Winners are supposed to win! Experts know better! They all keep repeating these “truths” in the fading wish that sheer volume will make them continue to work out that way. They aren’t. They won’t. This is the price of insincerity! When they’re all just going through the motions acting out roles they no longer even understand, yet insist they still believe, lying to themselves the way they’ve become accustomed to lie to the rest of us.

There’s a race for victim-hood. It’s the last refuge anyone still believes in. What may have begun as a desire for justice has been bargained away until the best anyone can hope for is to call out, “Unfair!” To wrap ourselves in justifications for whatever will keep our illusions alive.

Austerity is something else. To begin with, it’s not “voluntary.” As the illusion of Wealth flips its sign and falls to earth as the poverty it has always created, we don’t have much choice. Over-reach will settle its books.


“I can’t do that! What if something happened?!!!”

Doesn’t this boil down to what we are afraid of when we confront the futility of our efforts and the need to let go? It’s a bit transparent, isn’t it? I mean, we are afraid. We are afraid that something would happen. We are afraid that something outside our control will occur.

Isn’t that it? The fear that we lose the illusion that we control something. At least by holding ourselves within a futile and failed way of life we are getting something expected, if not desirable in a wider context. It is desirable as a means to hold onto a comforting delusion.

I was raised in a household that made no preparation for dealing with pain, loss, and death. This isn’t unusual.

What are three things we can be certain will affect everyone in the course of a life? Outside the stupid joke about taxes, I’d say that list pretty much covers it. If that’s the case, then how can we justify ignoring these unavoidable contingencies and how we could prepare ourselves for them?

We are full of justifications. We are too busy meeting basic needs. Those needs amplify as we have to deal with the toxicity of the efforts we take on to meet those needs. Our time is swallowed up. Our capacities diminish through stress and lack of rest. In the end we run into a wall of paralyzing futility. Still, we continue to mumble that we’d do something about it if only our responsibilities weren’t always in the way!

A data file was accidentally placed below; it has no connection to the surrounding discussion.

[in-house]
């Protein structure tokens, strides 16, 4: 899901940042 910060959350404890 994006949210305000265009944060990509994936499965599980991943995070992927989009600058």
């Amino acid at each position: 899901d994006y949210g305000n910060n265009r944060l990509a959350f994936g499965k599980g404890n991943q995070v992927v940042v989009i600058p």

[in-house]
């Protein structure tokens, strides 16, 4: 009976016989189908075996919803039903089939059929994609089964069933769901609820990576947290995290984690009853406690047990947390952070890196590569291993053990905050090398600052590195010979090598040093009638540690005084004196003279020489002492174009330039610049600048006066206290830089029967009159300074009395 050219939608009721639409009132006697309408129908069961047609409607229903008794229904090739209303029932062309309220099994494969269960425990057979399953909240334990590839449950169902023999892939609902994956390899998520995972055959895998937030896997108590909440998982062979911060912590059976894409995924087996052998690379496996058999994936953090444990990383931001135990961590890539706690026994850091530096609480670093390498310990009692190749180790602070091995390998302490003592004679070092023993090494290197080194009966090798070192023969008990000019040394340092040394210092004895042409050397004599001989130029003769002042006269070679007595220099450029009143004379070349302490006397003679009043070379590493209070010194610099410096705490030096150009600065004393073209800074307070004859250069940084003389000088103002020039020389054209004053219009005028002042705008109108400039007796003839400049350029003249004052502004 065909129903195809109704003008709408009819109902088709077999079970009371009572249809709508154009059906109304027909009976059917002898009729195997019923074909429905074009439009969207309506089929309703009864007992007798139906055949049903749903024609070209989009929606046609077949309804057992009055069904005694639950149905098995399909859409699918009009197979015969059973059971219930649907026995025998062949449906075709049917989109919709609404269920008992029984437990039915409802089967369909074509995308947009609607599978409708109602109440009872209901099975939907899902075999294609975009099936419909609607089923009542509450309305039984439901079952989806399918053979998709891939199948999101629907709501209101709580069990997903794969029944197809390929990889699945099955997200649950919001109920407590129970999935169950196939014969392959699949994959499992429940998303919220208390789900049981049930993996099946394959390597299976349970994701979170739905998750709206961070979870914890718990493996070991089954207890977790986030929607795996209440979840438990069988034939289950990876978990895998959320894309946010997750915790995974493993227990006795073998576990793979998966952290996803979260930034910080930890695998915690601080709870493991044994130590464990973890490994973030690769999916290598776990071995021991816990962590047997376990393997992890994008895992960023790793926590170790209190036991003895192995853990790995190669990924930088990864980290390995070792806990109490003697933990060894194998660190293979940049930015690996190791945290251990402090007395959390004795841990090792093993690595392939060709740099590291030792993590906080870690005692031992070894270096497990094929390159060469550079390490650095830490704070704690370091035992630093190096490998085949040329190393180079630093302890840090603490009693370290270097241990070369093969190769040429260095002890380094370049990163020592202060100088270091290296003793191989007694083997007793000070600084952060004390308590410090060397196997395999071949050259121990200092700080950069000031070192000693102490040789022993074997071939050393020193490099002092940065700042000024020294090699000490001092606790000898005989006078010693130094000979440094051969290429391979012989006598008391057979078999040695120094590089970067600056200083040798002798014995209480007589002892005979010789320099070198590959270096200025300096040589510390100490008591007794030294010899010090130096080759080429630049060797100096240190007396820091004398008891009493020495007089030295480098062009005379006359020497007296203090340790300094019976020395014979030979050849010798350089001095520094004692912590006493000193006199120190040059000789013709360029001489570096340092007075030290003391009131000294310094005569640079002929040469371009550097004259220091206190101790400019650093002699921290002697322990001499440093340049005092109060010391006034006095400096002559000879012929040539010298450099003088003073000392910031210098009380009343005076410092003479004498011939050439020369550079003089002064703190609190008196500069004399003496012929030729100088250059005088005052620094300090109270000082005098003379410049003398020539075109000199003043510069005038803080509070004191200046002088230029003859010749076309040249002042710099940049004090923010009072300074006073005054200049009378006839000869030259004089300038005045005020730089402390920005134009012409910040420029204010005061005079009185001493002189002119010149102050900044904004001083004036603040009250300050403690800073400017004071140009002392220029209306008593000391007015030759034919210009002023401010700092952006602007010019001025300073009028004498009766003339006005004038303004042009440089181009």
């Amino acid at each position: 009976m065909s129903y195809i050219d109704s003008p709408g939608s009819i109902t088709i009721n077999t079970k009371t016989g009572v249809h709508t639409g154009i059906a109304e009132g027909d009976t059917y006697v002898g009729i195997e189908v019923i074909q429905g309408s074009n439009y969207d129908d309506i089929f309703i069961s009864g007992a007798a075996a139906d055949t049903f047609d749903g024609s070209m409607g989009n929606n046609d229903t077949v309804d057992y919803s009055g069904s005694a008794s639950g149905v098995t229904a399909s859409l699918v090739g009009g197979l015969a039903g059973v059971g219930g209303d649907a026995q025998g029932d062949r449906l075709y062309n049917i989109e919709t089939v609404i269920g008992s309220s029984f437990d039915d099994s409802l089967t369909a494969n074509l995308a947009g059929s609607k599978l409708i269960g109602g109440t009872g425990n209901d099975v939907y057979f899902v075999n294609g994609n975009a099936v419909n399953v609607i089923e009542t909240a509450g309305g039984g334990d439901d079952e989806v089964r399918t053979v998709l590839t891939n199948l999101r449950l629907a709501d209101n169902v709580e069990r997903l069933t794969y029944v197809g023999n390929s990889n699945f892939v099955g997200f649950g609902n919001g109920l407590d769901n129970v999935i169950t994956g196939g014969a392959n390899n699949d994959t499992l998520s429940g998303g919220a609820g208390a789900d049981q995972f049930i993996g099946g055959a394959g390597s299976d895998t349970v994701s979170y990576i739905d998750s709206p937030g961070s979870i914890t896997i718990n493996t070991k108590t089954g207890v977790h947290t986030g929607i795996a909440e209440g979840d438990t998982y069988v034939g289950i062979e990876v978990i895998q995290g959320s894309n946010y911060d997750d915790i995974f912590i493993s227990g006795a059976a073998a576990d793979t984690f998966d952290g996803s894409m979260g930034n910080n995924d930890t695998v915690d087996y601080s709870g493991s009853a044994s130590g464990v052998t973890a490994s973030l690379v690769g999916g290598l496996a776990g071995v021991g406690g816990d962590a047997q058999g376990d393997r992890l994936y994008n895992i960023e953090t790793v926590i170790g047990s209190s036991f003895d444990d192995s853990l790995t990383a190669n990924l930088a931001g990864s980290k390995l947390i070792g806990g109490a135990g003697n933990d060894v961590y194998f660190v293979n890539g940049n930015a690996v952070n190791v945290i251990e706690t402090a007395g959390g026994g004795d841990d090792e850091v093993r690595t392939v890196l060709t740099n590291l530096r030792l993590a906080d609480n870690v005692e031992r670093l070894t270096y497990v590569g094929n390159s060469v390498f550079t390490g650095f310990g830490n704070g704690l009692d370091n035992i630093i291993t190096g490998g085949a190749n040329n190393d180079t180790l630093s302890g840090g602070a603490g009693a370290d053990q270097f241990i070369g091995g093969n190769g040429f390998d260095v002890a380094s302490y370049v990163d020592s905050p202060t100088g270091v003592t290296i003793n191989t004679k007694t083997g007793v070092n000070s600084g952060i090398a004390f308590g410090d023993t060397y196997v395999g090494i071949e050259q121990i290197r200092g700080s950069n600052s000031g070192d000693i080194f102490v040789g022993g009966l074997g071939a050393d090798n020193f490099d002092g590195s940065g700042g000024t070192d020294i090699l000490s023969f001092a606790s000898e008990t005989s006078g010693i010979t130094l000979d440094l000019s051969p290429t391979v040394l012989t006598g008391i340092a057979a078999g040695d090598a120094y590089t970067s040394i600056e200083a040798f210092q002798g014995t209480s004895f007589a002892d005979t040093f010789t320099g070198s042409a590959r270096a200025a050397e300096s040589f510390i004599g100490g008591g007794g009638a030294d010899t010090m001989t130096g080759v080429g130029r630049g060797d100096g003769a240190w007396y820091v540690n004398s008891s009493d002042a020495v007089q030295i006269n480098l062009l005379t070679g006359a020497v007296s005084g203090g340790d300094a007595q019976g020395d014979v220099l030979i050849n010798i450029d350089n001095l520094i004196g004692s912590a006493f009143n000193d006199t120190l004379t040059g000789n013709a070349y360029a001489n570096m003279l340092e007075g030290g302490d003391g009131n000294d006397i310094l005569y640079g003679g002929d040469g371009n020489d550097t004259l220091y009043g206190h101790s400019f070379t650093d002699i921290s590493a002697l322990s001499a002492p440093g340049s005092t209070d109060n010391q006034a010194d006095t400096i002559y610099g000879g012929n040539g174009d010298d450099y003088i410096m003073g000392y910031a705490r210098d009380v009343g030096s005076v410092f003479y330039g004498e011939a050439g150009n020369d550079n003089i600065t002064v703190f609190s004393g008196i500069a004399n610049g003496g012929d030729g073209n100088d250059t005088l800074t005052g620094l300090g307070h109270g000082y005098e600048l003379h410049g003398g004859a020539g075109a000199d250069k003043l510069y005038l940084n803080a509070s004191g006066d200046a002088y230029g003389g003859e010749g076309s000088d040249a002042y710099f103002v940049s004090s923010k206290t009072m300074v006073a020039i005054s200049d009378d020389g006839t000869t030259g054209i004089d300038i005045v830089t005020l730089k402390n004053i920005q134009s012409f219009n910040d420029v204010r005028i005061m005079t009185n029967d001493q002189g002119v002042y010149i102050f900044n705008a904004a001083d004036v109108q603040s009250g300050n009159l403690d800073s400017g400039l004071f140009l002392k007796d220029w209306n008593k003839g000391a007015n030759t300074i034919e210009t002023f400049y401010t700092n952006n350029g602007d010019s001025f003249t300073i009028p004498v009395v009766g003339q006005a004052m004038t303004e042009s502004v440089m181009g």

What about those most basic responsibilities? After all, we may avoid pain, loss, and death for a while. We may be “lucky.” But nothing will keep them at bay for long. What then?

What I found was that life as a family collapsed. As my father lay dying we were devastated as though by a strike from out of the blue! That he was in his mid-seventies, an alcoholic, and chronically depressed; were “facts” we all knew, though they were never discussed. That my parents put all of their efforts into the displacement of quite appreciable psychological difficulties and the results of traumas they’d been through decades before I was born, was ignored. That we lived in silence and fear was ignored. That any signs of affection we might exhibit with each other were tangled up in repression and twisted out of context, was ignored.

We had a roof over our heads. We ate well. I was dressed adequately and went to school.

None of that did me any good. From a very young age, I was aware, in a visceral sense, if not consciously, that I was in peril. That none of my real needs were being met. That I was in danger and no one was helping. I was alone.


We balk at austerity – again not the bullshit being foisted “for our own good!” – the real thing; to be in a situation that is sharp and clear, where we have contact with the awesome and the sublime. We avoid it so desperately with plenty of justifications. It’s either here or it’s coming whether we like it or not.

We focus on what we’ll “lose.” No mention of what we might gain. These are tied together since we refuse to acknowledge what is at stake in life. We don’t want to hear that we’ll lose our illusions. That we’ll lose the fiction that we can control our lives and accomplish anything other than its destruction. That’s what we’ll lose.

Austerity is a gift. Perhaps the last gift for those unwilling or unable to accept any of the other gifts life offers. It is a gift with the possibility that we regain an ability, a capacity to accept life’s other gifts. A “last chance.”

Bickering over the way “our enemies” have spoiled everything! Scheming ways to get our revenge. Locking ourselves up in a train of ever-expanding “necessity.” These are the ways we disguise what we lack.

What austerity does – and it’s not optional when it finally arrives – is tear away these disguises, these excuses. Many would rather die than accept its gift. It is perhaps the final choice life ever gives us.

Published by Antonio Dias

My work is centered on attending to the intersection of perception and creativity. Complexity cannot be reduced to any given certainty. Learning is Central: Sharing our gifts, Working together, Teaching and learning in reciprocity. Entering into shared Inquiry, Maintaining these practices as a way of life. Let’s work together to build practices, strengthen dialogue, and discover and develop community. Let me know how we might work together.

4 thoughts on “Austerity, and the Ways We Disguise What We Lack

    1. Andrew,

      Thank you!

      I agree! Of course I do think this kind of philosophical pursuit is essential if we are to skirt the usual pitfalls.

      While I’ve put direct emphasis on Art and Craft, Philosophy and education are equally central to any life with any quality in it! None of these are limited to the institutionalized channels we are accustomed to finding them in. They are all parts of what you have called civilization’s benefits and what I would argue transcends the bounds of any particular organization of societies, whether inside or outside of civilization.

      And so, further grist for the mill!